accommodations would have on a smaller versus a larger practice, he
said. The courts also should consider whether medical negligence was a
factor, Aslanian said. Gerena was not required to show that anything
went wrong with her care in order to bring her disability
discrimination claim. At the same time, Dr. Fogari was prevented from
raising that defense.

Meanwhile, because disability discrimination claims typically are not
covered by medical liability insurance, physicians are left personally
liable for any judgments. That, on top of the interpreter costs, puts
additional strain on doctors and ultimately strains access to care,
Aslanian said. He added that in this case, the punitive damages --
typically rendered for intentional conduct -- were unwarranted.

"There was no question in this case regarding any malpractice or
misdiagnosis. So if a patient is properly treated, there had to be
some reasonable, effective communication," he said, noting that Dr.
Fogari and Gerena mutually agreed to communicate using written notes.

"The patient wasn't treated differently than anyone else, so how is
that discriminating?"

American Medical Association policy opposes any discrimination based
on an individual's disability. The AMA also supports legislative
efforts to clarify requirements in the Americans with Disabilities Act
regarding the provision of qualified interpreters for patients with
hearing impairment. Organized medicine continues to monitor
enforcement of the ADA provisions to assure that physician offices are
not subjected to undue burdens in their efforts to assure effective
communication with patients who are hearing impaired.

A patient's perspective
Whether effective communication exists, however, rests in the view of
the patient, not the doctor, said Clara R. Smit, Gerena's attorney.

She pointed to a 2001 New Jersey appeals court decision in Borngesser
v. Jersey Shore Medical Center that has served as a state and national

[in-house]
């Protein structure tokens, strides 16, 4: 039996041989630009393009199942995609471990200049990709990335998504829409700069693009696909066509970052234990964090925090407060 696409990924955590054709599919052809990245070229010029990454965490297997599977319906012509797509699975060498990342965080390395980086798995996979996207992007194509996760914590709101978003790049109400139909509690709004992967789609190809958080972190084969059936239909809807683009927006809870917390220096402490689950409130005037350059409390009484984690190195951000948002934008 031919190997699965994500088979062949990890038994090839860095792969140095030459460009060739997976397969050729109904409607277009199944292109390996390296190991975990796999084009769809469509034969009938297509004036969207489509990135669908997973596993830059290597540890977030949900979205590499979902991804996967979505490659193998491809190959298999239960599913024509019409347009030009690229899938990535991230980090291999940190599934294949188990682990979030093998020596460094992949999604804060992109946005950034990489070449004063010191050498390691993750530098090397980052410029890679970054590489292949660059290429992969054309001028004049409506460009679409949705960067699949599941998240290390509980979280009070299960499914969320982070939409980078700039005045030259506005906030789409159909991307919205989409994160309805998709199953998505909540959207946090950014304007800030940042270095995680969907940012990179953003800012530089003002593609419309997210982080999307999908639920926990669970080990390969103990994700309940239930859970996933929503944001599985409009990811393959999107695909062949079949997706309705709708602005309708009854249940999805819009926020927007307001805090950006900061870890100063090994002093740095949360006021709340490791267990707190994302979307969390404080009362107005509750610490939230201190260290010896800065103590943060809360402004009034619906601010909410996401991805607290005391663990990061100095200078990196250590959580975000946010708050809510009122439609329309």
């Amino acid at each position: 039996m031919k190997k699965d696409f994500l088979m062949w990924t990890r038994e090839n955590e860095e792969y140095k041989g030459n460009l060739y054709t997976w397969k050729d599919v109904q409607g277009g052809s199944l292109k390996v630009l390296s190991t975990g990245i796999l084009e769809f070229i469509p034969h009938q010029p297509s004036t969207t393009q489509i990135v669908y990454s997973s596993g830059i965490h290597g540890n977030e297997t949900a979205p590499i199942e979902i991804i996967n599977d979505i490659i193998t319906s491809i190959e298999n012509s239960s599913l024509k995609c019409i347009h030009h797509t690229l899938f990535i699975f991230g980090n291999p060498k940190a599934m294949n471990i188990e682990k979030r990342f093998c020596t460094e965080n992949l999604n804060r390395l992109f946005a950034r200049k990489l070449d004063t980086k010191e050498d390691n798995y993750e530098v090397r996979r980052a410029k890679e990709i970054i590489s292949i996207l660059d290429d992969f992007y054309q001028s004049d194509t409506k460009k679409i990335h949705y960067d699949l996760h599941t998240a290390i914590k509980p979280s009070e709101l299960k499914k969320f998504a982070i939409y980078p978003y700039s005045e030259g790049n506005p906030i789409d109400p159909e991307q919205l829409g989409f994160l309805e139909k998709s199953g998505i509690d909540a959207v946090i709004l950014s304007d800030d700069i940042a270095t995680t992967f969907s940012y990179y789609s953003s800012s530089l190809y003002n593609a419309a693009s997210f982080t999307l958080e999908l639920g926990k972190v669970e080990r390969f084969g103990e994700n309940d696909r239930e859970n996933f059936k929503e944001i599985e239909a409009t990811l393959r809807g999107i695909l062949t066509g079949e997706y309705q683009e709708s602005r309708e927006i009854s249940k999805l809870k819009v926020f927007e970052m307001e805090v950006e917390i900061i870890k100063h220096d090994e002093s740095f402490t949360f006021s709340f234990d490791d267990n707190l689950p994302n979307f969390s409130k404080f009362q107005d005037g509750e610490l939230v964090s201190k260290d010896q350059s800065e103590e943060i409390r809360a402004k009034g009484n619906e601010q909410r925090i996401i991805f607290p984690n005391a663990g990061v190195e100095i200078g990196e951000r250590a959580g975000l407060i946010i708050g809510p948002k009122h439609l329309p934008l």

precedent, and was among the first to define effective communication.

Judges ruled that effective communication was essential during
"critical" points of the patient's treatment -- aspects that involve
significant procedures, consent, diagnoses or treatment options -- and
that the efficacy of the communication method chosen had to be viewed
from the patient's perspective. In that case, the patient was
hospitalized after complications arose from an abnormally rapid
heartbeat, during which time the hospital declined her requests for a
sign language interpreter. There were no allegations of inadequate
care. The hospital was found liable for disability discrimination.

"We as a society have determined we want to have equal access for all
patients with disabilities," said Smit, of East Brunswick, N.J. "But
even if a doctor thinks he can communicate, that doesn't mean patients
can ask questions when they want to and understand enough to really
make the decisions they need to make about their medical treatment."

Smit said the punitive damages award in Gerena's case sends a strong
message to doctors that they cannot ignore legal obligations to
accommodate patients with disabilities. In addition to her requests,
Gerena had a sign language interpreter service call Dr. Fogari to
offer its services and inform him of the law and Gerena's need,
according to court documents.

The U.S. Dept. of Justice also can enforce the Americans with
Disabilities Act. A West Virginia primary care practice in December
2008 settled a complaint that a patient filed with the government,
saying the group failed to provide a sign language interpreter or
other auxiliary aids to its patients. The group agreed to pay $5,000
in damages and civil penalties, establish nondiscriminatory policies
for providing effective communication, and train staff and post
notices on the policies.

Physicians can argue that providing such services may pose a hardship
on their practices, but rarely are such defenses successful, according
to legal experts.

Courts generally will consider a doctor's overall resources, financial
or otherwise, said Paula Pearlman, executive director of the
Disability Rights Legal Center in Los Angeles. For example, courts
will look at a doctor's income tax returns. "And in every community
there are services available," through advocacy or other organizations
to accommodate patients with disabilities, Pearlman said. Doctors also
can receive tax credits for providing such services.

"It is an added requirement," Pearlman said. "But you want to give
your patient the best possible care, and it's just the cost of doing